By Josh Krohn, Triangle Fastener Corporation
Modern metal roofs provide long term durability and protection from nearly anything mother nature can throw at them. They also come in a variety of materials, textures and attractive colors. The combined aesthetics and enduring functionality can easily meet a project’s architectural and the structural performance requirements. Installing a metal roof is a great choice, so how does it get attached?
When talking about fastening roof panels to a structure we can divide the connection into two main types: exposed fastener systems and concealed fastener systems. As the name implies, exposed fasteners go through the roof panel and into the structure leaving the head of the fastener exposed on top of the roof panel. Concealed fasteners are typically used with a clip or installed through a slot in the panel to hold down the edge of a roof panel. Then they are concealed as the next panel is installed over the clip and fastener.
The advantages of an exposed fastener roof system are that it is less expensive, easier to install and materials are more widely available when compared to a concealed fastener roof. The challenges of the exposed fastener system are the number of roof penetrations, the risk of improper fastener installation and potential fastener back-out. Thermal expansion and contraction of the panel can be a challenge as well. Contraction can put stress on the penetration points, potentially elongating a hole in the panel. Expansion can lead to oil-canning. This movement can cause a pathway for water to get through the roof.
The advantages of a concealed fastener roof system are that there are no roof penetrations created by fasteners, the clips or pre-punched slots used for attaching the panel are designed to let the panel move without putting stress on the fasteners and reducing the risk of oil canning. The disadvantages of the concealed fastener roof are the higher cost and the lower number of qualified installers available.
Both concealed and exposed fastener panels can be installed on a number of different substrates like plywood, OSB, lumber, cold-formed steel, steel deck, hot rolled steel beams, concrete and masonry. A critical component of the design of the panel assembly is specifying the correct fasteners that hold the panel or panel clip to these substrates. There are fasteners with a variety of head styles, point styles, diameters, lengths, materials and finishes to choose from. The appropriate fastener and spacing of those fasteners for use with each panel type and substrate can normally be found in the panel manufacturer’s installation guide, which can be found on the manufacturer’s website. If a unique situation or a tough application comes up, you may want to contact the fastener supplier to see what other options are available.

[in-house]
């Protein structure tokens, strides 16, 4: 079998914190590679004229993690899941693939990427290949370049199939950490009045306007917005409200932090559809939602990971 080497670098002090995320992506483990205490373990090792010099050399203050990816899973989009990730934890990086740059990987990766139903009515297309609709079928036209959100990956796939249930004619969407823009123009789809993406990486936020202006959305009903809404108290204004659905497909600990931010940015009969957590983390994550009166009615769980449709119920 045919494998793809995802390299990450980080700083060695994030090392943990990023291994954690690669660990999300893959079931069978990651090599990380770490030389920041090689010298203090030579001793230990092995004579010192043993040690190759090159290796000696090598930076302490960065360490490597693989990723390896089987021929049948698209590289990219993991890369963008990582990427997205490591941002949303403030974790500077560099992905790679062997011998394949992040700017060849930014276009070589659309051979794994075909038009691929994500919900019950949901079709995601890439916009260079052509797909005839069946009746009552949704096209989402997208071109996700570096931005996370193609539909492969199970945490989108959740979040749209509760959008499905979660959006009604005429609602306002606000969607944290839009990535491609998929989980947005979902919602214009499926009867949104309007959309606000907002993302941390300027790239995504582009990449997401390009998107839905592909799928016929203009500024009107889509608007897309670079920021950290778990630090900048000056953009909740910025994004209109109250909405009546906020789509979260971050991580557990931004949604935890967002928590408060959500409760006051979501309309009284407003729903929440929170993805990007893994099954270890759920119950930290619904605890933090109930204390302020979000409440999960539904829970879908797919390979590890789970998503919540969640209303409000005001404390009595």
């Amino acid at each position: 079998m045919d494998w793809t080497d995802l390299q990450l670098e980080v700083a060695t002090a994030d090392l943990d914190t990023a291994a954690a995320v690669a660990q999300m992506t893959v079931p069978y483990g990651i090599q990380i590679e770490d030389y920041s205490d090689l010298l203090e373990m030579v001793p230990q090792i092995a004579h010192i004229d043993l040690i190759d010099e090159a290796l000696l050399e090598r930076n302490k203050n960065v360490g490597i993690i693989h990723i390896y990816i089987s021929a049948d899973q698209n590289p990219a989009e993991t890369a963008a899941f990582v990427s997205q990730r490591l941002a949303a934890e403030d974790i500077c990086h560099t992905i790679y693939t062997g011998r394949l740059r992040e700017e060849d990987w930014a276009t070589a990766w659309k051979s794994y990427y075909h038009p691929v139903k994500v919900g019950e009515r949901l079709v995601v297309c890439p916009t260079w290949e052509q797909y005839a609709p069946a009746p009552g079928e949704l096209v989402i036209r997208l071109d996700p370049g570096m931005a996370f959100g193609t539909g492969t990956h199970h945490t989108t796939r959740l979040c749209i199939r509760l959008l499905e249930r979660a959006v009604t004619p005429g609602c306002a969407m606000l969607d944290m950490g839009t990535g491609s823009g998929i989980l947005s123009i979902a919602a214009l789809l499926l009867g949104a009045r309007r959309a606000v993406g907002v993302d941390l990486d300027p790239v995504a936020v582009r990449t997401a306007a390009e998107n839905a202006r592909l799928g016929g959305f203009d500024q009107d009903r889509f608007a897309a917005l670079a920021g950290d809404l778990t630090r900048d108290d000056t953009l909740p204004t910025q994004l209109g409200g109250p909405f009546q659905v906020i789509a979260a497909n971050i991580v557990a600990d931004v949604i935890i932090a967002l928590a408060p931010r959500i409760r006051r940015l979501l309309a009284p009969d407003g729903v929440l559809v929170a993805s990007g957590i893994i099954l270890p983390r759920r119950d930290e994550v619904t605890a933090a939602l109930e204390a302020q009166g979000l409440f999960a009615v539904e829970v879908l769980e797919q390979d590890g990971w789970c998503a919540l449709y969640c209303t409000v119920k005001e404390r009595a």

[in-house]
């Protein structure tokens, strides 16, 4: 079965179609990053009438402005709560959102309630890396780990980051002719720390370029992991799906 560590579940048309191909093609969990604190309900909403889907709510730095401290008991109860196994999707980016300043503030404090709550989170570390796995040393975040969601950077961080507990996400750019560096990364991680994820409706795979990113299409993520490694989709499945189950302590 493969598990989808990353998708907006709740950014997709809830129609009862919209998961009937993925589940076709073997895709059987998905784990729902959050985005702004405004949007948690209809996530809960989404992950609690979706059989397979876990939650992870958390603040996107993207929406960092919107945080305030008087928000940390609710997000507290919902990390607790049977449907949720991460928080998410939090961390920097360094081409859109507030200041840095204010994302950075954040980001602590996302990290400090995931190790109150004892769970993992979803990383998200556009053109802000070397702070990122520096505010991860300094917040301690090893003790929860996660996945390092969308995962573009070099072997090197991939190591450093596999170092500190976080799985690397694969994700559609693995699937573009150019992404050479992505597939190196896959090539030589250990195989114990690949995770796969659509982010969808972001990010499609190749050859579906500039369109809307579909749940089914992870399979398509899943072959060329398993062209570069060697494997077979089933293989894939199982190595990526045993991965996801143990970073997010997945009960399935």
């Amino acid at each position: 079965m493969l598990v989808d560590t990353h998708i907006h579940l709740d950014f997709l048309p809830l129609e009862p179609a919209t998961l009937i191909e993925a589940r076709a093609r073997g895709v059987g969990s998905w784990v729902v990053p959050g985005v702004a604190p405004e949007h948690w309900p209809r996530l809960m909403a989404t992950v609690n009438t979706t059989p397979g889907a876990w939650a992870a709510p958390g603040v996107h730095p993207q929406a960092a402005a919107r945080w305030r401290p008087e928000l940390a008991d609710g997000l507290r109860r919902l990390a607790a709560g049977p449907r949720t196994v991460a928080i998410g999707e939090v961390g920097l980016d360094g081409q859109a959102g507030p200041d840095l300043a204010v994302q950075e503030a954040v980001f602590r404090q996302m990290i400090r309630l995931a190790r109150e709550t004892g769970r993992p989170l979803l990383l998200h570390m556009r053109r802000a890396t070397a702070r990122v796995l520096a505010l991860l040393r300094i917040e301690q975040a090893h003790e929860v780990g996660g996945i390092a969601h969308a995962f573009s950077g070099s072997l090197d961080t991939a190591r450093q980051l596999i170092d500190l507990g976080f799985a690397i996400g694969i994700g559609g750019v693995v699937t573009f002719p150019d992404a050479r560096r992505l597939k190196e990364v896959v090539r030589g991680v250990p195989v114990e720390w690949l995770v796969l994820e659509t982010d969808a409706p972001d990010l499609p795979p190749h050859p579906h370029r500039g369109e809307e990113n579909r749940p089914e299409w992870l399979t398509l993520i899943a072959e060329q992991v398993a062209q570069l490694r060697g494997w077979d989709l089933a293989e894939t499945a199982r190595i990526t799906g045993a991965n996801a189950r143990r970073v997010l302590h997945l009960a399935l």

Proper installation of fasteners is important, too — especially in through-fastened panels. Since exposed fasteners pierce the roof panel, a sealing washer is needed to keep water from following the path the screw created to the substrate. To assure a proper seal, screws should be tightened until the EPDM sealant protrudes just to the outer edge of the backing material. This also is a great way to visually inspect the screw to assure it is not over-driven. If the screw is under driven the sealant will not be compressed. If the screw is over-driven the sealant will push out well beyond the metal backing and sometimes tear. A screw gun with torque control, like a clutch, or depth sensing nose piece should always be used to prevent over-torqued and unseated screws.
Concealed fasteners do not need to seal out water, so over-driving is less of a concern but the same care should be used while installing them. Impact guns should not be used. Using impact tools to install screws can cause the head to separate from the body due to the high torque and impulse generated by the tool. Screws can also be easily overtightened, which can lead to connection failure when an impact gun is used.
Care should be taken to ensure fasteners are installed perpendicular to the work surface. Installers should let the drill point of the screw and the screw gun do the work. Excessive pressure or stabbing the fastener into the surface are not needed and could damage the screw.
After installation is complete it’s a good idea to perform routine inspections seasonally and after significant weather events. Well designed and properly installed metal roofs look great and perform well for decades and an inspection plan will help mitigate any potential issues and ensure the roof will last many more years. MR
Josh Krohn is the Engineering Services Manager at Triangle Fastener Corporation.